Crealyitcs Insights

Break down silos in ecommerce to drive performance

Facts and Festivities Day 11 – Conversion Rates: The Goldilocks Dilemma

Hunting for perfect conversion rates? Product pricing can be a tricky affair. You don’t want them too high; you don’t want them too low! It’s the Goldilocks’ dilemma.

If you go for one or the other though, err on the cheaper side.

The best product conversion rates happen when you price your products at (or up to) 20 percent less than the market average.

Because Google’s algorithms reflect human tendencies, they tend to surface the cheapest products first (even if they don’t have the highest bid). Imagine a situation in which you and a contemporary sell the same brands and products. How you price your respective items will heavily determine both traffic and conversion volumes.

The Price Is Right

Besides the bid itself, competitive pricing represents the most important factor in snagging more shoppers.

Raising your prices too high means you lose margins and profitability. At the same time, you don’t want to drop your prices too low. After all, you run the risk of losing both margins and profitability.

Is there a solution to the pricing dilemma? Actually, yes.

It transpires that products shoppers click on in Google Shopping aren’t always what they go on to buy. In fact, two-thirds of shoppers end up buying something different. They may buy from the same brand, the same category…or a different brand and category altogether.

As a result, we realized that Google Shopping’s most important role is to get shoppers to your site when they express relevant search-intent. You can attract more shoppers to your site by discounting a few selected high-impact products with a lot of search volume. Once they’re there, up-sell or cross-sell to them (and thereby preserve your margins).

It’s not just about identifying high-demand products, though. You also need to regularly keep an eye on the competitive landscape.

To solve both issues, we developed Crealytics Price Advisor. This identifies a handful of “hard-hitting” products…and offers price recommendations based on the competitive landscape and search data.

Tired of DIY PPC? From handy tools to sage advice, we can help you with your campaigns. Say today.

Facts and Festivities Day 10 – Calculating Customer Lifetime Value

On day seven of this series, we highlighted the importance of Customer Lifetime Value (CLV). If you had to choose just one ROI metric from an exhaustive bunch, we said, you should choose this one.

And as well you should. Because advertisers who focus on CLV make around 15 percent more revenue in the first year.

First, a reminder of what it does:

The CLV metric measures gross profit and success over a customer’s “lifetime” (12-24 months)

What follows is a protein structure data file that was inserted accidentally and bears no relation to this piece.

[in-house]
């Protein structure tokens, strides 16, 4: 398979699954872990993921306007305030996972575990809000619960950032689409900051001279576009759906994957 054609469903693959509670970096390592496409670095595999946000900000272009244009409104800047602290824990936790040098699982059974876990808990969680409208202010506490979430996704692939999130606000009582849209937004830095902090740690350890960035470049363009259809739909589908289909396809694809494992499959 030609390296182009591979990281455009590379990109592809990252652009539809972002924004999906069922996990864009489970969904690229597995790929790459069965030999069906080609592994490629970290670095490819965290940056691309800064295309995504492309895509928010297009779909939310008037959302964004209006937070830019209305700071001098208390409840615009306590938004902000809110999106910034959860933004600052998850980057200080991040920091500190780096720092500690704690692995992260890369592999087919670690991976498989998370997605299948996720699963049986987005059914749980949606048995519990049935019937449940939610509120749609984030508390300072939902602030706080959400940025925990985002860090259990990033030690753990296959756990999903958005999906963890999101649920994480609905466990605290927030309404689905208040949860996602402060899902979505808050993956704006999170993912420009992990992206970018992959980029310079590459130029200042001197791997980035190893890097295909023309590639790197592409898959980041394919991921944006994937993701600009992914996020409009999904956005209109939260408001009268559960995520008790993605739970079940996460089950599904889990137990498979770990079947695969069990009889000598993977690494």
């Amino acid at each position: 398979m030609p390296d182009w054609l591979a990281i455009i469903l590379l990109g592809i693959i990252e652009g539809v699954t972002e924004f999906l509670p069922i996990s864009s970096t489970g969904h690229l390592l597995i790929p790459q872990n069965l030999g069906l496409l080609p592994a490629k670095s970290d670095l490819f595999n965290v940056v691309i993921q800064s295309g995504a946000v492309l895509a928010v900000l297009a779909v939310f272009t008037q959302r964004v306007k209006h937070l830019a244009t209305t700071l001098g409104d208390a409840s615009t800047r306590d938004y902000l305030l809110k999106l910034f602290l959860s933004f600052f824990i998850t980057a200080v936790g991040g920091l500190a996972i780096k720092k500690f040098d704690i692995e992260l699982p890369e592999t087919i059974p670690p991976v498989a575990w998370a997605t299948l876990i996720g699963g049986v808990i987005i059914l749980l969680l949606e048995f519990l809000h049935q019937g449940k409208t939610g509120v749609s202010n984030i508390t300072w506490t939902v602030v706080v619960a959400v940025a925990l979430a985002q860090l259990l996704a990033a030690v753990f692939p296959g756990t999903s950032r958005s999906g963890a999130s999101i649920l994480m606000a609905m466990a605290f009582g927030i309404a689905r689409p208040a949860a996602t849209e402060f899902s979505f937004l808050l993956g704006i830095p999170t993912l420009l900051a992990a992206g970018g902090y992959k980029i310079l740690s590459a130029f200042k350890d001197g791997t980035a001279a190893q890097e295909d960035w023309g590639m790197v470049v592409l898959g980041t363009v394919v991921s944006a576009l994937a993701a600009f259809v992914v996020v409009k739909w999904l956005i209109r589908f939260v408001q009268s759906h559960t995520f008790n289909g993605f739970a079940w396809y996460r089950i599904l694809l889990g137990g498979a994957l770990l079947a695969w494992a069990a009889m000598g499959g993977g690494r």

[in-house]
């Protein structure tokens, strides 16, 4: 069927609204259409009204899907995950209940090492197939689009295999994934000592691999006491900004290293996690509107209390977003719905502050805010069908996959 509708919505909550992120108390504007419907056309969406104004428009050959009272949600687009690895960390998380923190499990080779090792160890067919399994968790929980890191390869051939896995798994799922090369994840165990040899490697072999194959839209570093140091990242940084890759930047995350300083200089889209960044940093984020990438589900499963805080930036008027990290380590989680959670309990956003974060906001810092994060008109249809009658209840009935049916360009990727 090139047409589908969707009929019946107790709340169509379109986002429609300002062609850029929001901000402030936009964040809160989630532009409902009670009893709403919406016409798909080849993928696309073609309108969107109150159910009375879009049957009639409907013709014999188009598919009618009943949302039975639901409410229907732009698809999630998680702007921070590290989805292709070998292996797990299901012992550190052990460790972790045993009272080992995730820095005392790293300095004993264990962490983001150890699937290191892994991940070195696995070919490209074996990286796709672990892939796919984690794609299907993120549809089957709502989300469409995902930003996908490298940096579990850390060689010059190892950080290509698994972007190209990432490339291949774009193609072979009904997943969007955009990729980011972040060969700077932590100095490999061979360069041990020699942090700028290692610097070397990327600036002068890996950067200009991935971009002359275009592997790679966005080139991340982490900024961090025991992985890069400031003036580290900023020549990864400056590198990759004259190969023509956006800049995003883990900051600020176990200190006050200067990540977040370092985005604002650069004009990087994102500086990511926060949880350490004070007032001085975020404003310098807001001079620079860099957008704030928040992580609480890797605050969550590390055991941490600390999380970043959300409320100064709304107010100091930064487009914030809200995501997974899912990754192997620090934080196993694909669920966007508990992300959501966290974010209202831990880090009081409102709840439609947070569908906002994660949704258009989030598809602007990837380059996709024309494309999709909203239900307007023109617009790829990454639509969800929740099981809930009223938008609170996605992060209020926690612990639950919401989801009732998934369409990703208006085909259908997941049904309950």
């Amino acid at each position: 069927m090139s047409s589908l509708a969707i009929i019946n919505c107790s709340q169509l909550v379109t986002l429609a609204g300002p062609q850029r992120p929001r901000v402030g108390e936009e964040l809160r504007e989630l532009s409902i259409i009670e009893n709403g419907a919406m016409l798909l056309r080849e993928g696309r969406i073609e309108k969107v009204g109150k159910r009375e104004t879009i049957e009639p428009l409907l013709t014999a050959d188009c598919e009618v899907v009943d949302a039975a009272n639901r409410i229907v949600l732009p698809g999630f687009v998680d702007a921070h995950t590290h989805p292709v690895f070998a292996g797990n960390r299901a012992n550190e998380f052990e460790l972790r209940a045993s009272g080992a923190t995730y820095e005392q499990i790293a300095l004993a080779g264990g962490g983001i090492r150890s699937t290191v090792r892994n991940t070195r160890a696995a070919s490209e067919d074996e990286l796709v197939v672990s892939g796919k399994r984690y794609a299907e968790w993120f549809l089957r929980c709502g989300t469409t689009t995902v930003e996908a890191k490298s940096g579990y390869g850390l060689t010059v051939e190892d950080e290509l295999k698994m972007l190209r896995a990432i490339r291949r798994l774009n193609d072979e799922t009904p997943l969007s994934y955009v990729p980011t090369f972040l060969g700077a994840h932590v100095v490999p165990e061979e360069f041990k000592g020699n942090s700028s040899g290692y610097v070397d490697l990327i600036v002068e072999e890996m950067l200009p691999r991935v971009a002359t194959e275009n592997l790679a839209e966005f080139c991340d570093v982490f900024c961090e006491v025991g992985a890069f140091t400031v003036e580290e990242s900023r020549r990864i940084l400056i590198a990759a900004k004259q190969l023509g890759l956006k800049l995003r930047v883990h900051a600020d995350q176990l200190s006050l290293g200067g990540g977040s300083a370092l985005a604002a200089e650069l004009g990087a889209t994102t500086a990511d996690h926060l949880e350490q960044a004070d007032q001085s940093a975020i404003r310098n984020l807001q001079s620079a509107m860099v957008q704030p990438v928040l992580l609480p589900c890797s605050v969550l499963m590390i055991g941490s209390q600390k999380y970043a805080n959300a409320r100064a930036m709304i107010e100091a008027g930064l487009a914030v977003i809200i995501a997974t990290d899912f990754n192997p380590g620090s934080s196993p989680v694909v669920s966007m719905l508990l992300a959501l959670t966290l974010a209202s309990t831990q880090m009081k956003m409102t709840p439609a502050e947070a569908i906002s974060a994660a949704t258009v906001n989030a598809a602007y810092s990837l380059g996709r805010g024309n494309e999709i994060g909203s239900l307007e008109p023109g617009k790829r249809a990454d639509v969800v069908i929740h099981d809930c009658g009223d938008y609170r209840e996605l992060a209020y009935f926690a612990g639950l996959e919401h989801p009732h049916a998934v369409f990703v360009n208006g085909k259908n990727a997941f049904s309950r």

In eCommerce, generating new business can be expensive. According to the Harvard Business Review, it costs up to five times as much to attract new customers—which emphasizes the importance of keeping your existing ones. Forecasting returns can be another challenge. This is where CLV can help.

Which version means what?

The CLV metric exists in different guises, including “predictive” and “historic.” Predictive CLV can be more challenging to produce, but it’s arguably worthier than its counterpart. This format uses previous transactions mixed with a variety of behavioral indicators (that forecast a lifetime value for an individual customer). With each new purchase (and new behavioral data) the metric changes to become more accurate over time.

Here is the equation:

PredictiveCLV = ((AverageMonthlyTransactions x AverageOrderValue) AverageGrossMargin) AverageCustomerLifespanInMonths

Spoiler alert: Every industry is different—you may have to make specific changes to your CLV equation over time to have it accurately reflect the value of customers. There are more advanced versions of the predictive CLV algorithm available, and you should explore how well those options may fit your business model.

Historic CLV is simpler. This version is the sum of the gross profit from historic purchases made by a specific customer. It takes into account any expenses associated with the purchases the individual made:

Historic CLV = (Transaction1+Transaction2+Transaction3…) X AverageGrossMargin

This is simple enough to be calculated in Excel as long as you have all of your transactional data on hand for a given customer. This should also take into account any expenses like service costs, returns, acquisition costs and other expenses to provide a clear picture of individual profit.

Of course, it can be complex to put together these expenses on an individual basis. Attributing certain costs to an individual customer is often problematic. When in doubt, use averages to estimate until you can properly track expenses individually.

For more advice on your campaigns (including how to better leverage CLV), contact us via

Christmas shopping

Christmas Retail Shopping Trends and Predictions for 2017

The home stretch of the 2017 holiday shopping season finds retailers busier than ever. Retail has changed rapidly in recent years, with big brand stores forced to make agile changes in strategy to hold their footing as eCommerce sales rapidly growing.

With each new holiday season, we see a consistent shift toward truly omnichannel experiences for stores and shoppers alike. There is consistent growth from all channels during the holiday shopping season, a trend that we also expect to continue.

But 2017 will also differ from previous years in a variety of ways, as big-box retailers and eCommerce companies jockey for position in a world that embraces a consistent experience online and off.

Let’s take a look at a few of the trends and predictions that we have for this holiday shopping season:

First Year to Break $100 Billion in Online Sales

2017 will be the first year that holiday sales topple the $100 billion market. Adobe Insights predicts that sales will reach $107.4 billion, representing a 13.8 percent increase year-over-year. The company also predicts a 3.8 percent growth in overall sales.

Nostalgia Wins Big in 2017 Christmas Toys

                                         Nostalgia – a rising force in retail

Nostalgia is a rising force in advertising and retail. Toys lend themselves well to the nostalgia bandwagon, giving parents a frame of reference when shopping for toys for their kids. A number of popular toys from the 1980s and 1990s have been revamped for the newer generation including Nerf Guns, Teddy Ruxpin, and Super Nintendo Classic.

Children’s television channel Nickelodeon has announced a number of reboots of classic 80s and 90s kids shows, along with toy lines to go with them. With more manufacturers and developers looking to cash in on the nostalgia chain, this year’s holiday season will feature more recognizable retro toys than any other year.